HONG KONG • A massive anti-government march in Hong Kong on New Year's Day spiralled into chaotic scenes as the police fired tear gas and water cannon at crowds, including families, before stopping the event.
The violence broke out during the largely peaceful march as masses of residents pressed their five demands, including an independent inquiry into police action, amnesty for those arrested and universal suffrage, amid a pro-democracy movement now into its seventh month.
Organisers said over a million people took part in the rally, as protesters looked to carry their movement's momentum into this year.
"Based on the counting until 6.15pm and a comparison with the march on June 9, we believe the total turnout for today's march has surpassed the 1.03 million on June 9," the Civil Human Rights Front said in a statement, referring to the massive rally last year that kicked off the city's pro-democracy campaign.
The authorities yesterday forced the organisers to end the rally earlier than planned after the clashes between hardcore protesters and the police.
In the Wan Chai bar district, some protesters spray-painted graffiti and smashed cash machines in an HSBC bank branch when riot police moved in, pepper-spraying crowds in a tense face-off.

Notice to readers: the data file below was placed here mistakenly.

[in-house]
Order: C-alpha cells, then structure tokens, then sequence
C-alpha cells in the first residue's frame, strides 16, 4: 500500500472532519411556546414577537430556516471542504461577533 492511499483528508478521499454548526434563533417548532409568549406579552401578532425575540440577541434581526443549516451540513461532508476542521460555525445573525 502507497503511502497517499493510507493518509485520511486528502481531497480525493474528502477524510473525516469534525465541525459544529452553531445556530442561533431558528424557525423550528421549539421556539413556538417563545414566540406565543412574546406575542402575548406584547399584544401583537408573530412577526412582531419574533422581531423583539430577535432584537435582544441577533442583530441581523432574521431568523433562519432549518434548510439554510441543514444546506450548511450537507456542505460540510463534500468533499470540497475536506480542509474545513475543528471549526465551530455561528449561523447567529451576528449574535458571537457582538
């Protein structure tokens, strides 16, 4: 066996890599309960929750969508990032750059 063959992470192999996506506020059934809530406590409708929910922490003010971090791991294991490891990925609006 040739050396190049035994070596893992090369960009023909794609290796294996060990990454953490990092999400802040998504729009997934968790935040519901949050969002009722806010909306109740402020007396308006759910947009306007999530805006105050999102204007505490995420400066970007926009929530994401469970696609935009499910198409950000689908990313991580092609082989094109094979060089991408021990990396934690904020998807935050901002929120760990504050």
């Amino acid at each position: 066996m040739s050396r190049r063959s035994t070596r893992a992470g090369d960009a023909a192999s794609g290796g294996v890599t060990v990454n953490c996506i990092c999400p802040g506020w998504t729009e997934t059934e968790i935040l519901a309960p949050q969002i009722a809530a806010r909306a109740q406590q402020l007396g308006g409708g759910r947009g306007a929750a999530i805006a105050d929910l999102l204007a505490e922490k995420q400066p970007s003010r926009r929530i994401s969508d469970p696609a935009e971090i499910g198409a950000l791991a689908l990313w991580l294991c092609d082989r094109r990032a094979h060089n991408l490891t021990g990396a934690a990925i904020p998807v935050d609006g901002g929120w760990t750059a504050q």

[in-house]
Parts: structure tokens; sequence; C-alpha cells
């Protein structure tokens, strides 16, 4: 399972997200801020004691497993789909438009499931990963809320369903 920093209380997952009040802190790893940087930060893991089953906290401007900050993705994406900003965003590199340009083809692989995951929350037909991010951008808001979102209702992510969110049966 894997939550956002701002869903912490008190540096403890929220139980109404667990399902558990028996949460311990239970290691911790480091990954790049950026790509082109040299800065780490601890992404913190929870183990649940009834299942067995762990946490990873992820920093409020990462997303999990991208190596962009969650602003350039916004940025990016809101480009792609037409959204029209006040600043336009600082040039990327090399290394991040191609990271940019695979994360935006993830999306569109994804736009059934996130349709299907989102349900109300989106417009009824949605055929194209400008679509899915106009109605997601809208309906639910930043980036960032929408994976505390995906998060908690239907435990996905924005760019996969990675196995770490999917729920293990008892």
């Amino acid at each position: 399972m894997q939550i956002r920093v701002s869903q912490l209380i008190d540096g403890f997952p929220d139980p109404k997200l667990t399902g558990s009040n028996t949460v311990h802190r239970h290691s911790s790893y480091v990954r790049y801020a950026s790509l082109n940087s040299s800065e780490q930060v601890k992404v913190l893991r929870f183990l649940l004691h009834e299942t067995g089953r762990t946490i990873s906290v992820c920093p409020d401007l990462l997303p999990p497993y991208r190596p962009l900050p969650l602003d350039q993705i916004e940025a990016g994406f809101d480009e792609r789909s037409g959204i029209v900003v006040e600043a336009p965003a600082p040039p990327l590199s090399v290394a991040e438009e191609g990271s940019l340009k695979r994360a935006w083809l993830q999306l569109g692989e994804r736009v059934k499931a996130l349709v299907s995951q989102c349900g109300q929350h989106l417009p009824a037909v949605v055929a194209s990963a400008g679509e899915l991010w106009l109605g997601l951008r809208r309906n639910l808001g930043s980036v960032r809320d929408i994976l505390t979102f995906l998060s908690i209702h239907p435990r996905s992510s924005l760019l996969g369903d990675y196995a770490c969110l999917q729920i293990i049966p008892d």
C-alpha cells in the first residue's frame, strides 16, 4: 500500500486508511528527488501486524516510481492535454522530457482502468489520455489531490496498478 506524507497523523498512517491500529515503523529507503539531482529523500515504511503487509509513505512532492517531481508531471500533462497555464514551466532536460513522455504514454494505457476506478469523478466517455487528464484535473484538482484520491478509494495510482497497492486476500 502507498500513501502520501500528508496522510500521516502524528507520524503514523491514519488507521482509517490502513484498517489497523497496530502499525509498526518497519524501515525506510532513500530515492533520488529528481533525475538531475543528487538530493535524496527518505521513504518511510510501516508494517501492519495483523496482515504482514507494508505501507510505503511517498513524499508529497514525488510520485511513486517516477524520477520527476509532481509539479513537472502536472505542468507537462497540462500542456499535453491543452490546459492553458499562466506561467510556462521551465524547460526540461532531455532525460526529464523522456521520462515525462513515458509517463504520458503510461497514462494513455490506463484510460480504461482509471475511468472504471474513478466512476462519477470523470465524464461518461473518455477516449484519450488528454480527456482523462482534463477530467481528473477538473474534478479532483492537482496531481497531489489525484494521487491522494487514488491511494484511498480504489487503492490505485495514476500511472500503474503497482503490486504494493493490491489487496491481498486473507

Tear gas was then fired into the crowds, making some children cry.
The protesters, some with gas masks and clad in black, regrouped and formed their own lines as the police blocked roads to prevent large crowds from completing the march as night fell.
The atmosphere grew tense in several districts on Hong Kong Island, as hundreds of protesters dug in, forming roadblocks, setting fires and throwing a few petrol bombs.
Human chains formed along roads to help ferry supplies to people on the front lines, including umbrellas and bricks.
Protesters have directed their ire at global banking group HSBC, alleging a link between the arrest of four members of a group that raised funds to support the protesters and an earlier closure of an HSBC account linked to the group.
HSBC denies any connection.
A bronze lion at the bank's headquarters was daubed with red paint and scorched by fire. A bank spokesman said: "We strongly condemn the acts of vandalism and damage directed at our premises repeatedly in the last few days. We believe these are unjustified."
Some other businesses also fell victim to the violence yesterday.
The glass door of a China Life Insurance building was destroyed, and a Bank of China branch was also vandalised.
Some protesters yesterday also spray-painted words on the outer wall of the High Court to insult a judge.
Hong Kong's Department of Justice said personal attacks and insults against judges would severely undermine the authority of the courts and damage public confidence in the judicial system.
At least 400 people were reportedly arrested.
Earlier in the day, under grey clouds, residents young and old, many dressed in black and some masked, carried signs such as "Freedom is not free" before setting off.
"It's hard to utter 'Happy New Year' because Hong Kong people are not happy," said a man, who gave his name as Tung and was walking with his family members, including his two-year-old son.
"Unless the five demands are achieved, and the police are held accountable for their brutality, then we can't have a real happy new year." he added.
REUTERS, AGENCE FRANCE-PRESSE, XINHUA